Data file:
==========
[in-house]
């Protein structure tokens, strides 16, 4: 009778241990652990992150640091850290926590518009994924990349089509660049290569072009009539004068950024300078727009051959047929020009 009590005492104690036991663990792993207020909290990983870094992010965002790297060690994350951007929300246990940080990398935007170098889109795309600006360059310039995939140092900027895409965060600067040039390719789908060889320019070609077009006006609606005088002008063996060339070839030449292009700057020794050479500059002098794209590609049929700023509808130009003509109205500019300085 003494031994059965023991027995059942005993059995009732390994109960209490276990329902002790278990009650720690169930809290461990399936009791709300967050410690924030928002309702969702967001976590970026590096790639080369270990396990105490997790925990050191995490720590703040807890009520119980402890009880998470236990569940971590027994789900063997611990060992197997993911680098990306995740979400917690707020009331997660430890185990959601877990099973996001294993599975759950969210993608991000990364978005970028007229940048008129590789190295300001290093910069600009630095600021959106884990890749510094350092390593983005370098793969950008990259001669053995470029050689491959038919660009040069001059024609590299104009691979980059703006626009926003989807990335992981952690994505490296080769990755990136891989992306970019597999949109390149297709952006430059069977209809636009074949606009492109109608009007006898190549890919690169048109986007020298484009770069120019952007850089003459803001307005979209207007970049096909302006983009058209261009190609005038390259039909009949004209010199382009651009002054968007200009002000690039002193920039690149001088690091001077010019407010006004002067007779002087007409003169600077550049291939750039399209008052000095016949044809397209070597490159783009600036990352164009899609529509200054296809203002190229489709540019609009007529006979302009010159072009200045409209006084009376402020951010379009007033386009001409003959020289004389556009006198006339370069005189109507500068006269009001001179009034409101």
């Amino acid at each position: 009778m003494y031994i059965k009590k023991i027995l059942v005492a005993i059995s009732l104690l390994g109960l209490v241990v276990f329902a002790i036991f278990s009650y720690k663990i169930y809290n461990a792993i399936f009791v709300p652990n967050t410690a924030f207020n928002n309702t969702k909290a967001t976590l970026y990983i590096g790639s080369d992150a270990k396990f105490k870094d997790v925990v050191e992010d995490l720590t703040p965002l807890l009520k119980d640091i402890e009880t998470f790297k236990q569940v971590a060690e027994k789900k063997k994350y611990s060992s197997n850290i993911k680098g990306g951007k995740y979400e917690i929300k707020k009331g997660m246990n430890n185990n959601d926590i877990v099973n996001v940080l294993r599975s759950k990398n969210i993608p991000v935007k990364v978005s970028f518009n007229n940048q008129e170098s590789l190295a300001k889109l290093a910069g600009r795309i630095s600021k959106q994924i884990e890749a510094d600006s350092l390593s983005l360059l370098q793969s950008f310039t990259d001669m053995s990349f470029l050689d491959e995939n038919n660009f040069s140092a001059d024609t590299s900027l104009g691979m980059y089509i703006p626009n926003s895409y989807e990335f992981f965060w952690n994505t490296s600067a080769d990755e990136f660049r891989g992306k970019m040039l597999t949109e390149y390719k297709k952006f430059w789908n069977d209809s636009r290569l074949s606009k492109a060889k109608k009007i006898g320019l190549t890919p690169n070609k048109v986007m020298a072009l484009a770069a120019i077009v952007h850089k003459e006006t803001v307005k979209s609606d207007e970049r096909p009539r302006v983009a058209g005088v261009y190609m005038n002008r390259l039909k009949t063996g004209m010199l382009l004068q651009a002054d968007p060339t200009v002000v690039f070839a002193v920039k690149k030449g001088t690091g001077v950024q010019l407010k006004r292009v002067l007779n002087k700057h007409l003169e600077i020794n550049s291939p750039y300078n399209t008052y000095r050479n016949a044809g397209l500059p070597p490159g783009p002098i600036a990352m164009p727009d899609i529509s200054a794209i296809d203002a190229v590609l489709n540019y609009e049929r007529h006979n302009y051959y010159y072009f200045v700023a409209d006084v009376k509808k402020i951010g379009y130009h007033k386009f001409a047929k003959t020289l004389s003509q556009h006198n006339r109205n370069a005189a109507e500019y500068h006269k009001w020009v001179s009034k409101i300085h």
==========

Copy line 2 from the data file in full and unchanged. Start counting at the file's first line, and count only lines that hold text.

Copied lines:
């Protein structure tokens, strides 16, 4: 009778241990652990992150640091850290926590518009994924990349089509660049290569072009009539004068950024300078727009051959047929020009 009590005492104690036991663990792993207020909290990983870094992010965002790297060690994350951007929300246990940080990398935007170098889109795309600006360059310039995939140092900027895409965060600067040039390719789908060889320019070609077009006006609606005088002008063996060339070839030449292009700057020794050479500059002098794209590609049929700023509808130009003509109205500019300085 003494031994059965023991027995059942005993059995009732390994109960209490276990329902002790278990009650720690169930809290461990399936009791709300967050410690924030928002309702969702967001976590970026590096790639080369270990396990105490997790925990050191995490720590703040807890009520119980402890009880998470236990569940971590027994789900063997611990060992197997993911680098990306995740979400917690707020009331997660430890185990959601877990099973996001294993599975759950969210993608991000990364978005970028007229940048008129590789190295300001290093910069600009630095600021959106884990890749510094350092390593983005370098793969950008990259001669053995470029050689491959038919660009040069001059024609590299104009691979980059703006626009926003989807990335992981952690994505490296080769990755990136891989992306970019597999949109390149297709952006430059069977209809636009074949606009492109109608009007006898190549890919690169048109986007020298484009770069120019952007850089003459803001307005979209207007970049096909302006983009058209261009190609005038390259039909009949004209010199382009651009002054968007200009002000690039002193920039690149001088690091001077010019407010006004002067007779002087007409003169600077550049291939750039399209008052000095016949044809397209070597490159783009600036990352164009899609529509200054296809203002190229489709540019609009007529006979302009010159072009200045409209006084009376402020951010379009007033386009001409003959020289004389556009006198006339370069005189109507500068006269009001001179009034409101």